Working Paper

Teenage Daughters as a Cause of Divorce

Published: 2017

Non-Technical Summary:

In our paper, we are analysing the link between gender of children and the divorce risks faced by the parents. In other words, we ask whether parents of girls divorce more often than parents of boys.

This question has received considerable attention in the academic literature. Several American studies have found that families with first-born girls are slightly more likely to divorce than families with first-born boys. Other American studies have however challenged this finding, and there is no evidence from other developed countries showing that such a relationship exists. Thus, the question remains largely unanswered.

In our paper, we leverage the Dutch administrative data to overcome major limitations of the previous studies, and we show that there is indeed a link between the child’s gender and the divorce risks faced by the parents: The Dutch families with daughters are more likely to divorce than families with sons. This relationship however does not hold universally. Up to the age of 12, the gender of a child has no influence over the parents’ divorce risks. It is only when the children become teenagers that the parents of girls start to face higher risks of divorce. We find that throughout the teenage years, parents of first-born girls face 5% higher risks of divorce than parents of first-born boys. This effect peaks at the age of 15, when the risks faced by parents of girls become almost 10% higher than the risks faced by parents of similarly-aged boys. In the following years, the excess risks decline, and eventually disappear when the children turn 19. The same age-specific associations are found among second- and third-born daughters, although the magnitudes of the effect are lower.

We show that our results cannot be explained by son preference of Dutch parents, or by a host of other previously-postulated mechanisms such as the non-random assignment of gender to children, or higher financial costs of daughters. Instead, our study suggests that the increased odds of divorce should be attributed to the relationship strains between parents and their teenage daughters. This claim is supported by an analysis of a large survey of Dutch households, which shows that parents with teenage daughters are more likely to disagree about the way their child should be raised, and they report lower satisfaction with their life and the quality of family relationships compared to parents with teenage sons. Teenage daughters themselves tend to report worse relationships with their fathers.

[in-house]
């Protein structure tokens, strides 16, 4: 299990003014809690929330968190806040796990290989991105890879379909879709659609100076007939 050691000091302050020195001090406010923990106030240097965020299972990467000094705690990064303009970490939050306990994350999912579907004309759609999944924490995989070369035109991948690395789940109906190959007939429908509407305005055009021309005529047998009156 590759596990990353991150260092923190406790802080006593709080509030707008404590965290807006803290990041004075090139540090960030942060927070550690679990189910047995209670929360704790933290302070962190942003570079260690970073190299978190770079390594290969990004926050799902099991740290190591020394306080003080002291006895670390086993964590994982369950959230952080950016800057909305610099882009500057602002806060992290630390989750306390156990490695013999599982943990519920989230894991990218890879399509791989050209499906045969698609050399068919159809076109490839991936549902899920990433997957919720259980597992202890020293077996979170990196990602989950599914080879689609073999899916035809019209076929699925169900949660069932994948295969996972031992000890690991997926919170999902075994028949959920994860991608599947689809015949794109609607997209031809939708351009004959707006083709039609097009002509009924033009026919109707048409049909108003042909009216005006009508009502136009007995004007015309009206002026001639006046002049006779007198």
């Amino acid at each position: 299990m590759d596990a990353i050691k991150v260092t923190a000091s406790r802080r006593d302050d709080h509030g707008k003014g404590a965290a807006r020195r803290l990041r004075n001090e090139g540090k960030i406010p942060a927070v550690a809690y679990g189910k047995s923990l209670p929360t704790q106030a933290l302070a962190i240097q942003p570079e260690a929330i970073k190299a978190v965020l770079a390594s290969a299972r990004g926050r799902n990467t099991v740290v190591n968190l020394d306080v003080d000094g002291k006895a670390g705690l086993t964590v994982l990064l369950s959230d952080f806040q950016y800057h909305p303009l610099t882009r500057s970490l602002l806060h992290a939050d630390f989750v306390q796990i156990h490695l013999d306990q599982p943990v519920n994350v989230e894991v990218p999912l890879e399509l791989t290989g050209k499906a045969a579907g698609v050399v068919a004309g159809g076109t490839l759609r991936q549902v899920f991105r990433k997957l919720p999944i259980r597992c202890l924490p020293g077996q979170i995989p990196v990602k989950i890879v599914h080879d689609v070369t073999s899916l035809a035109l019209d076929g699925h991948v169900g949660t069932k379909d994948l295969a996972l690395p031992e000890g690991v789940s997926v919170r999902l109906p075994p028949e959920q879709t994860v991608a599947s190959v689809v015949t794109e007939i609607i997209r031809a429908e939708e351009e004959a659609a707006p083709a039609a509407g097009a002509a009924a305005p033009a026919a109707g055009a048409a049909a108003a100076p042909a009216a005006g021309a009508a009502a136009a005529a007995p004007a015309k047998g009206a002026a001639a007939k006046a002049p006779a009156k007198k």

Additional analyses of the administrative data emphasize the role of the relationship between the father and his daughter. A particularly interesting result comes from an exercise in which we split the sample into two groups, distinguishing between fathers who grew up with sisters, and fathers who did not. This split yields a contrasting set of results: Fathers who grew up without sisters are subject to a pronounced increase of divorce odds when their daughters become teenagers, whereas the fathers with sisters are not. Remarkably, the fathers who grew up among sisters face no increase of divorce odds for having a daughter. This suggests that men who have been exposed to more daughter-specific parenting styles and mixed-gender relationships when growing up may be better prepared for similar relationships in their own households. We also find that the increased odds of divorce are more pronounced among parents who are likely to hold traditional gender norms, such as the first-generation immigrants, or parents born in the first half of the 20th century.

We also confirm that the increased odds of divorce associated with teenage daughters are not unique to the married couples in the Netherlands. We show that the same effect manifests among the Dutch couples who are cohabiting, and among the married couples in the U.S. In both cases, the increased odds of separation are considerably larger than those faced by the Dutch married couples. Similarly to our principal analysis, we do not find evidence of son preference among American couples. This suggests that the divorce effects of son preference – if existent – are marginal compared to the effects of having a teenage daughter.